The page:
Volker Armin Hemmann wrote:
> emm, no.
Look, if you're not going to actually respond to something, then either
don't reply or at least don't quote it. One-liners really aren't
helpful - this isn't mean to be a flame-war over disk-fs vs disk-swap.
I'm as interested as anybody to understand the pros/cons of both, but
let's keep it civil and about finding answers, not beating our chests...
> Not real benchmarks. But kdepim with enablefinal, 1gb of ram and -j2 several
> hours. With j1 2h.
> kdepim with 2gb of ram and j2 30m
> Just because first case swap storn, last case no swap at all.
Well, sure. But that isn't apples to apples. And even with more RAM
you might have a performance difference due to disk-thrashing.
I'll see if I can do some benchmarking between disk and swap.
>> Again, tmpfs doesn't "reserve" memory - it uses memory - just like
> but while cache/buffers can be discarded when the ram is needed, tmpfs has to
> be shoved into butt-slow swap.
It can only be discarded after it is flushed. Just like swap. The only
difference is when the flushing occurs. With files the flushing happens
right after a write, with swapping it happens when the memory is needed
for something else.
>>>> I certainly agree that
>>>> swap is slow compared to RAM, but it isn't slow compared to a disk-based
> yes, yes it is. It is faster to start an app from disk, then to fetch it out
> of swap. My very personal experience since many many years.
Uh, you do know that when you start an app from disk that the kernel
just mmaps the file, right? Then any access to process memory triggers
a page fault and the page is swapped in. When you start a program from
disk it IS swapped to start with - the image on disk is just treated
like a swap file and the same code is used to read it into memory as any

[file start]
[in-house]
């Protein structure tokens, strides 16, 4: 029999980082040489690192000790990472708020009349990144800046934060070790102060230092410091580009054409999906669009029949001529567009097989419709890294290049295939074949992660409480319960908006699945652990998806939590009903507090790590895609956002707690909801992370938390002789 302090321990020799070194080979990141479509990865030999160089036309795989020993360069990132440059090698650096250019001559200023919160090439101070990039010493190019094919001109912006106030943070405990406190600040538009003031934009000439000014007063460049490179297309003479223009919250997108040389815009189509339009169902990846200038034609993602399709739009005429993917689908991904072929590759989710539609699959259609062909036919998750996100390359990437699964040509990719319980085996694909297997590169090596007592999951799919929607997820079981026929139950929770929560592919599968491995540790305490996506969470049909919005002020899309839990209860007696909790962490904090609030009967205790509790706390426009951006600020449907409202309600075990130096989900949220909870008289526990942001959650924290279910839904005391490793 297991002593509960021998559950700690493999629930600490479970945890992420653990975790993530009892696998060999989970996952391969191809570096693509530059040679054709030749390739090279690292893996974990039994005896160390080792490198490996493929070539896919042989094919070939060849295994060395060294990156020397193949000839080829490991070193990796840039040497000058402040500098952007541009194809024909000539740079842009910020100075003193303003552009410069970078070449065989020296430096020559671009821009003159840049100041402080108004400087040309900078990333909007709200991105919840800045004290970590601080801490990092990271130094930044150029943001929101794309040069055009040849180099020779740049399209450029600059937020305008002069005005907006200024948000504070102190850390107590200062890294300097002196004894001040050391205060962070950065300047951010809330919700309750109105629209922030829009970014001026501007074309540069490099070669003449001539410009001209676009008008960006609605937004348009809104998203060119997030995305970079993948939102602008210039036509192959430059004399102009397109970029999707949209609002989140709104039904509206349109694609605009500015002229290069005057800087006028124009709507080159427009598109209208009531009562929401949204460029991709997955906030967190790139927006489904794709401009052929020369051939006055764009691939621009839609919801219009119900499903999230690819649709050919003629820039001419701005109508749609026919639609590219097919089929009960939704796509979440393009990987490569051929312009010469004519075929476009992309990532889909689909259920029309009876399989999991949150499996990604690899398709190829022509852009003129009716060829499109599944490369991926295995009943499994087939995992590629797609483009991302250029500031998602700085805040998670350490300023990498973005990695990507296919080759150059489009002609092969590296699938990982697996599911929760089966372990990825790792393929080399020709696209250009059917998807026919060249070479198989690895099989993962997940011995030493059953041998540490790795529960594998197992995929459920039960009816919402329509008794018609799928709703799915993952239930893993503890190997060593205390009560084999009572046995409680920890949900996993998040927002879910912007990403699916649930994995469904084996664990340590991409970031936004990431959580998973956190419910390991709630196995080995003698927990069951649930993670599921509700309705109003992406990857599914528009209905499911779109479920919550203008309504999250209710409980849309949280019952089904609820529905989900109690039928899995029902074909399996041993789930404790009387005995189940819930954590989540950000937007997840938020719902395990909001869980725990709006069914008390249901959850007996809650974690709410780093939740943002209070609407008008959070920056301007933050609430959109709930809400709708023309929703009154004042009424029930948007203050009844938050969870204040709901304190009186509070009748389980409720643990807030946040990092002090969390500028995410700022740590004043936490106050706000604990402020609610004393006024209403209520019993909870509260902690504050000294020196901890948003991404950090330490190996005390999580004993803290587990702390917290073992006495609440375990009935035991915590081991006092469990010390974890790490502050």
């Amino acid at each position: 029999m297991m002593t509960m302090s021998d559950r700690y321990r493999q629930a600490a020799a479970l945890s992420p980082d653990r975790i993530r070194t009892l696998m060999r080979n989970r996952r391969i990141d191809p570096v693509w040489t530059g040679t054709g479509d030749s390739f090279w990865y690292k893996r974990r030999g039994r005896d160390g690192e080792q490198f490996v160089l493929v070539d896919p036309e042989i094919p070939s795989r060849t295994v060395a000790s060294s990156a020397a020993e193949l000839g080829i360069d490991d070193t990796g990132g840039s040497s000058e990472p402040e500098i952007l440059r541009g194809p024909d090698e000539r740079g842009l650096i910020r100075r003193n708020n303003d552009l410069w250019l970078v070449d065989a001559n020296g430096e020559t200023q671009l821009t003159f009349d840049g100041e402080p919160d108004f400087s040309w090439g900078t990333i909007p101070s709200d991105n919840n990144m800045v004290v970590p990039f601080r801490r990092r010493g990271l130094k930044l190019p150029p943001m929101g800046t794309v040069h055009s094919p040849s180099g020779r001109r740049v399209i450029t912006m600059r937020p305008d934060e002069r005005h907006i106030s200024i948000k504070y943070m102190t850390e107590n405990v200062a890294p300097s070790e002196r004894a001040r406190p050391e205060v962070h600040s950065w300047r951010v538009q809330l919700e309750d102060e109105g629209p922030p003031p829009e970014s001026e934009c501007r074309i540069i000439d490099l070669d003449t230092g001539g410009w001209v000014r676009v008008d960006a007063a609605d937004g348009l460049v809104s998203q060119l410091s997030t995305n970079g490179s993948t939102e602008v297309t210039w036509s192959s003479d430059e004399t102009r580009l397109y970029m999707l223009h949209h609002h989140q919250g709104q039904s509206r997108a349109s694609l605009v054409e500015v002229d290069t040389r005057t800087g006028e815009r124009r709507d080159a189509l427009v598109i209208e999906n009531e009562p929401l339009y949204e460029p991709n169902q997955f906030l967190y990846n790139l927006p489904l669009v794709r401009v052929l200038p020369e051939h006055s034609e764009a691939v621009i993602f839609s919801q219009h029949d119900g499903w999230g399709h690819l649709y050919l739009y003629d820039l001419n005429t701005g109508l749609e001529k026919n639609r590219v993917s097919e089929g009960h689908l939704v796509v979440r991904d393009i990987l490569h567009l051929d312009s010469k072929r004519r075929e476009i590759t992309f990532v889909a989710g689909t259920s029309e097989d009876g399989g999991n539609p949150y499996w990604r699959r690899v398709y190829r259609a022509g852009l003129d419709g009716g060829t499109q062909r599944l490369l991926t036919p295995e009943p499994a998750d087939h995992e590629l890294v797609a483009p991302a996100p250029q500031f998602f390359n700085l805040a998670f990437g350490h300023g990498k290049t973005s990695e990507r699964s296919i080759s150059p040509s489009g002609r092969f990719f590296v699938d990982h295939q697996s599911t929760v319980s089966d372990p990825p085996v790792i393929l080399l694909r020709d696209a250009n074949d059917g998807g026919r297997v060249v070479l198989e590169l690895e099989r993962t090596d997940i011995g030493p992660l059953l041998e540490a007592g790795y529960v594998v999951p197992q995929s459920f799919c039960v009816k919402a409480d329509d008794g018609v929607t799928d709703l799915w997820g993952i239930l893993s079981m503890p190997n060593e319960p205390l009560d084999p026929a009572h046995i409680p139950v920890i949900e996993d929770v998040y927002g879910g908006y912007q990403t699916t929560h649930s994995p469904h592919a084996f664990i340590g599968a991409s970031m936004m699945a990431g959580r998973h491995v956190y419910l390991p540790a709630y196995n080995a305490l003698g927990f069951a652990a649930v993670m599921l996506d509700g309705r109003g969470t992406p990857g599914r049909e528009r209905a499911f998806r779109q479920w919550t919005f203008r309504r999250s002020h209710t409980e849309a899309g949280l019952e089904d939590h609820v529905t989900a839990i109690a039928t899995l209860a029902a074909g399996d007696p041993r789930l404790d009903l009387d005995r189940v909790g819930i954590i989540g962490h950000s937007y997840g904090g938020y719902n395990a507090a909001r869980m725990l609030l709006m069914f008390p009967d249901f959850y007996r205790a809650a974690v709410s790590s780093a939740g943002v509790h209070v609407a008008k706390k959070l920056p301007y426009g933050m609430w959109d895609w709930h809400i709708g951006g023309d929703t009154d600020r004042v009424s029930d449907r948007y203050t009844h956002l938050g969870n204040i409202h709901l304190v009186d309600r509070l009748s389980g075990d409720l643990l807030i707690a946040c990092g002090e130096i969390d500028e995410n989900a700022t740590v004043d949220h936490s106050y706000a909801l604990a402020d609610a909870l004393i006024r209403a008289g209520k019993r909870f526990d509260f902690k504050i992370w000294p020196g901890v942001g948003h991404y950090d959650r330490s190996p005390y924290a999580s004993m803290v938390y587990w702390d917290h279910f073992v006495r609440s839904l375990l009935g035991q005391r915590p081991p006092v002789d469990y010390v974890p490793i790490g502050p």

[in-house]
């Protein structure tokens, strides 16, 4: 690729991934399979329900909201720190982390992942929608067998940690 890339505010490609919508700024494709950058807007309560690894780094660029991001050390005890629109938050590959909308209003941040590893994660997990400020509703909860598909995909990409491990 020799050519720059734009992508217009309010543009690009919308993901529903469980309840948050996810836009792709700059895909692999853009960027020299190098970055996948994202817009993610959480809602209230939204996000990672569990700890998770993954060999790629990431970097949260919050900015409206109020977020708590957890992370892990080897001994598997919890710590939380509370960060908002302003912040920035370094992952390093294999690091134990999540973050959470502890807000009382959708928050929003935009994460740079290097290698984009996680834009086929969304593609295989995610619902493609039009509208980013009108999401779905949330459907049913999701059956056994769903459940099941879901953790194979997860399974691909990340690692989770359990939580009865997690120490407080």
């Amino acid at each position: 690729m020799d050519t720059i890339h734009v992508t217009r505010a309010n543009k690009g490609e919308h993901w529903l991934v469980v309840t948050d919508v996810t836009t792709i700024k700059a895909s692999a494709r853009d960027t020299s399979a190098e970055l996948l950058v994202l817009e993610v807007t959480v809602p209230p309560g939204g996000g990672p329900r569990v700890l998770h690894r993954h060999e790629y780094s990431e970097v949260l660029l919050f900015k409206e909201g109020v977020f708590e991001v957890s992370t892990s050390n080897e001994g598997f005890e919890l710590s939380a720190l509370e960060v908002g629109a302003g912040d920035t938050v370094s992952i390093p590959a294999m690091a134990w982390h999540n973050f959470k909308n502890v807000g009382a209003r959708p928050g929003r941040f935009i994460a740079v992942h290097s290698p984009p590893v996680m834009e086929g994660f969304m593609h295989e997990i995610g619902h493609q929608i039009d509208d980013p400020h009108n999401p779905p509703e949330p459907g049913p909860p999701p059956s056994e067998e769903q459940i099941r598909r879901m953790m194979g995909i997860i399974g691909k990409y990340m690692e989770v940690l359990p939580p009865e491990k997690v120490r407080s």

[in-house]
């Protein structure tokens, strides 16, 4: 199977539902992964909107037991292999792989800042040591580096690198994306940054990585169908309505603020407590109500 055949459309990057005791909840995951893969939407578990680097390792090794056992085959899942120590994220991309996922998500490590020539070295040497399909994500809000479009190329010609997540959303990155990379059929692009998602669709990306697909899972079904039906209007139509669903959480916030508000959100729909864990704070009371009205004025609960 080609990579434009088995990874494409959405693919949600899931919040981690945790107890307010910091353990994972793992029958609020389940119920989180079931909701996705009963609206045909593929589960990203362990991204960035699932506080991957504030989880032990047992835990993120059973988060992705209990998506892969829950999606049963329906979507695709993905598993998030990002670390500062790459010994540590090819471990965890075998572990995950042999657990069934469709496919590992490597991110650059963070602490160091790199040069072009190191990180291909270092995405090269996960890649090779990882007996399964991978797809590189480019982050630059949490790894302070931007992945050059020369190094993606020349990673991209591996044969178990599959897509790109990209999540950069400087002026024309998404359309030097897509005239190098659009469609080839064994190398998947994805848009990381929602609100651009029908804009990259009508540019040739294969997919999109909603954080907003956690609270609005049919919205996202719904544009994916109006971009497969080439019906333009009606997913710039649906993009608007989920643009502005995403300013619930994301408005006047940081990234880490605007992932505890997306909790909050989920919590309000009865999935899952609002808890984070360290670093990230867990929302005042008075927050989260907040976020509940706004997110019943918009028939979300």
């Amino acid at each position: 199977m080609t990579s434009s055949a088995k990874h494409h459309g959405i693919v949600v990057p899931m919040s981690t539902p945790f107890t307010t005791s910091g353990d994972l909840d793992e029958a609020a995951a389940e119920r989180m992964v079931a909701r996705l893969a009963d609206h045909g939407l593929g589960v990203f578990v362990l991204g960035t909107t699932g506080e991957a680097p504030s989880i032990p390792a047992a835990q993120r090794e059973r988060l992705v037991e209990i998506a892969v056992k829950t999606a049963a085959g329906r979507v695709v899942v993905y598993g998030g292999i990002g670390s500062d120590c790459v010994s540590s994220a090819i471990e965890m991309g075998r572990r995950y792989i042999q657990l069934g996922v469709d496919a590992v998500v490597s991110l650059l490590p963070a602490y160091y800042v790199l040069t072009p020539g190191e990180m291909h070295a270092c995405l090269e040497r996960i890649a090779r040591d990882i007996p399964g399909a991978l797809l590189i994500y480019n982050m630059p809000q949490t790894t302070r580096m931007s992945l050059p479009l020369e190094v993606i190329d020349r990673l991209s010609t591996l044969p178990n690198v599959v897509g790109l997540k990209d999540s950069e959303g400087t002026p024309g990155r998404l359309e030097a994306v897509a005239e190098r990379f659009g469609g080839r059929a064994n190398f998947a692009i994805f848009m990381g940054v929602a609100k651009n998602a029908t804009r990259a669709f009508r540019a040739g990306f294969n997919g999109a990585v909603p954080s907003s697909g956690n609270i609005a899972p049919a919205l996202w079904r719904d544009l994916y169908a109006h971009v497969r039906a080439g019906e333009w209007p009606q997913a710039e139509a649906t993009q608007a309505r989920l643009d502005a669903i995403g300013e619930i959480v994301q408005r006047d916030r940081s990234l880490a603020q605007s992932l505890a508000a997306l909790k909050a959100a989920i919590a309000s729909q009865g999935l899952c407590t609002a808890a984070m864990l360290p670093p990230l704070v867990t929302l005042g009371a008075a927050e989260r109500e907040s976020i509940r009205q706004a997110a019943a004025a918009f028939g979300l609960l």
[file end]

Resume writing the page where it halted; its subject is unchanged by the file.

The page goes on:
other missing page. The same applies to any other use of mmap. If you
go back "many many" years the behavior might have been different, but it
has been this way for a while.
> your system would feel and act a lot faster if you don't have anything in
> swap. 'Fine' is good - as long as you don't know the alternative.
How do you know? What is in the swap? Maybe it is just pages with
memory leaks. If it is never read why would the system be slower? I
wouldn't say that performance is any better after a reboot when swap is
>> Sure. Compared to about $1 for 2GB of hard drive space 30 euros is
> don't forget that ram is also roughly 100 times faster than harddisk.
Absolutely. If I wanted the fastest computer possible I'd have way more
RAM (and CPU) than I have now. However, my finances aren't unlimited,
and I'd rather make the most of what I have than just throw cash at
problems. And if I did have more RAM I'd still want to make the most of it.
> you could stop shoving everything in swap - no costs involved and system is a
> lot faster.
Ok, it is obvious that absent benchmarks that nobody is convincing
anybody here. I think that most with a good knowledge of the linux
kernel would disagree with you. I don't profess to have that level of
expertise, but I don't see anything being posted by you which indicates
why swap should be slower than filesystem access, other than just a
general statement that swap is "butt slow".
If I can come up with some measurements I'll post them. My intent isn't
really to get into a "he said she said" over this. I'd like to inform
and be informed, and I'm interested in all experiences although anecdote
is obviously very limited.